US cancer deaths continue to decline: 5 report findings

The rate of deaths attributable to cancer declined by 1.7 percent from 2014 to 2015, continuing a downward trend that began in 1991, according to estimates published in CA: A Cancer Journal for Clinicians

The estimates are part of an annual report produced by the American Cancer Society. For the report, researchers analyzed the most recent data available on cancer incidence, mortality and survival. The research team obtained the data from multiple national registries and surveillance programs.

Here are five report findings.

1. The cancer death rate declined 26 percent from 215.1 per 100,000 population in 1991 to 158.6 per 100,000 in 2015.

2. The overall decline in cancer deaths is attributable to decreasing death rates for lung, breast, prostate and colorectal cancer. Lung cancer deaths among men declined 45 percent from 1990 to 2015 and 19 percent among women from 2002 to 2015. Female breast cancer deaths dropped 39 percent from 1989 to 2015, prostate cancer deaths dropped 52 percent from 1993 to 2015 and colorectal cancer deaths declined by 52 percent from 1970 to 2015.

3. Despite overall progress in the reduction of cancer deaths, racial disparities remain. The rate of death attributable to cancer in 2015 was 14 percent higher in blacks than in whites.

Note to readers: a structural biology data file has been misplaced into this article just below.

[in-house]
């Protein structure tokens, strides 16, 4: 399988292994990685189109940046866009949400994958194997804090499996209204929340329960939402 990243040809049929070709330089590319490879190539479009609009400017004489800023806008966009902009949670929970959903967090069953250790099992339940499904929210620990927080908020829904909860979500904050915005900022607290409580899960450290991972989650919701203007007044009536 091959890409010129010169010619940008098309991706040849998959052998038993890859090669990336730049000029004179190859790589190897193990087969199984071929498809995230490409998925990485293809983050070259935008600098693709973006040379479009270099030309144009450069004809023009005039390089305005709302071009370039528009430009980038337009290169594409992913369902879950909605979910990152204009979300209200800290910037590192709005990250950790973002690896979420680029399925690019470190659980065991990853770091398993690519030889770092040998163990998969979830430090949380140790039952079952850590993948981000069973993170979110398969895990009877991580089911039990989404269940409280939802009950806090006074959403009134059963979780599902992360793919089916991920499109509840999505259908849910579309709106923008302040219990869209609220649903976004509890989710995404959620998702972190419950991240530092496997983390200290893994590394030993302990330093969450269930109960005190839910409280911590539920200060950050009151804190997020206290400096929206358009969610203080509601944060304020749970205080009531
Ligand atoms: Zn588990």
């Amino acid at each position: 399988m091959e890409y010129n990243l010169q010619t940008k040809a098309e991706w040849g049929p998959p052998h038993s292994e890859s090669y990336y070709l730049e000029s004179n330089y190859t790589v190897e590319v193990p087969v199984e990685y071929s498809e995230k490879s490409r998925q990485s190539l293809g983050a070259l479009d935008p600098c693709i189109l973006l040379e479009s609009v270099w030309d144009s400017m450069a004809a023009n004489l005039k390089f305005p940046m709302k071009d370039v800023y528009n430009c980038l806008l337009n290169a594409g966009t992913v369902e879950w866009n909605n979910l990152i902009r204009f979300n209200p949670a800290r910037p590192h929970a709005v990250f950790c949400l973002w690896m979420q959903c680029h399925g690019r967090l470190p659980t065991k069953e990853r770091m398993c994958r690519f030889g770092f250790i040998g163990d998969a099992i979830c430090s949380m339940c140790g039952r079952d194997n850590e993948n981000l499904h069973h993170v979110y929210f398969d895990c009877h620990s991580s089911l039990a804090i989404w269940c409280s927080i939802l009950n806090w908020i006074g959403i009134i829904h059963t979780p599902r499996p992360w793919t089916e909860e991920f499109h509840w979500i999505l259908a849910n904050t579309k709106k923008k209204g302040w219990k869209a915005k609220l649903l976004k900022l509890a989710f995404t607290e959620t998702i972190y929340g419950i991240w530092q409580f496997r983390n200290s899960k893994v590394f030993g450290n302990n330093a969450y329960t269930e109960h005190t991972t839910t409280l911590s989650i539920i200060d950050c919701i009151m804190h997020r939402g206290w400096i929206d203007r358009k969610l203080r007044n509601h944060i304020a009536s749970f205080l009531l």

4. The decline in cancer deaths has also been more pronounced in men than in women. While the cancer death rate for men declined 32 percent since 1990, the cancer death rate for women dropped 23 percent since 1991. However, the lifetime probability of receiving a cancer diagnosis remained slightly higher in men (39.7 percent likelihood) than in women (37.6 percent).

5. The report's authors estimated about 1.7 million new cases of cancer will be identified in 2018. The new cases will result in 609,640 deaths: 323,630 deaths among men and 286,010 deaths among women.

"This new report reiterates where cancer control efforts have worked, particularly the impact of tobacco control," said Otis Brawley, MD, CMO of the American Cancer Society. "A decline in consumption of cigarettes is credited with being the most important factor in the drop in cancer death rates. Strikingly though, tobacco remains by far the leading cause of cancer deaths today, responsible for nearly three in ten cancer deaths."

More articles on population health: 
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Cigarette smoking on the rise among America's drug users

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